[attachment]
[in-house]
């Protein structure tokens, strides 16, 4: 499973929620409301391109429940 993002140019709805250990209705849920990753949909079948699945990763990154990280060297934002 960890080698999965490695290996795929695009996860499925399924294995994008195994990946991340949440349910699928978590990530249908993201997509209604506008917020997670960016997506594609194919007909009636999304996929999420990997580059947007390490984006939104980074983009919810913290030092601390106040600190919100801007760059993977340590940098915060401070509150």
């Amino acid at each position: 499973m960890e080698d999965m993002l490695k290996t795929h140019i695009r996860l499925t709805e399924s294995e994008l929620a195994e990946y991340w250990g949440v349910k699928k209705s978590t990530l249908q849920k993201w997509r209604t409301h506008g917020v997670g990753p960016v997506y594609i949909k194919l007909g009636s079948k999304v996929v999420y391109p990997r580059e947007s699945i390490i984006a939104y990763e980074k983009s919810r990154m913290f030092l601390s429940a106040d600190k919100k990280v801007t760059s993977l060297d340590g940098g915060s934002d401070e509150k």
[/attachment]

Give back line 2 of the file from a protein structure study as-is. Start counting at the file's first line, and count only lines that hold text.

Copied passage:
């Protein structure tokens, strides 16, 4: 499973929620409301391109429940 993002140019709805250990209705849920990753949909079948699945990763990154990280060297934002 960890080698999965490695290996795929695009996860499925399924294995994008195994990946991340949440349910699928978590990530249908993201997509209604506008917020997670960016997506594609194919007909009636999304996929999420990997580059947007390490984006939104980074983009919810913290030092601390106040600190919100801007760059993977340590940098915060401070509150």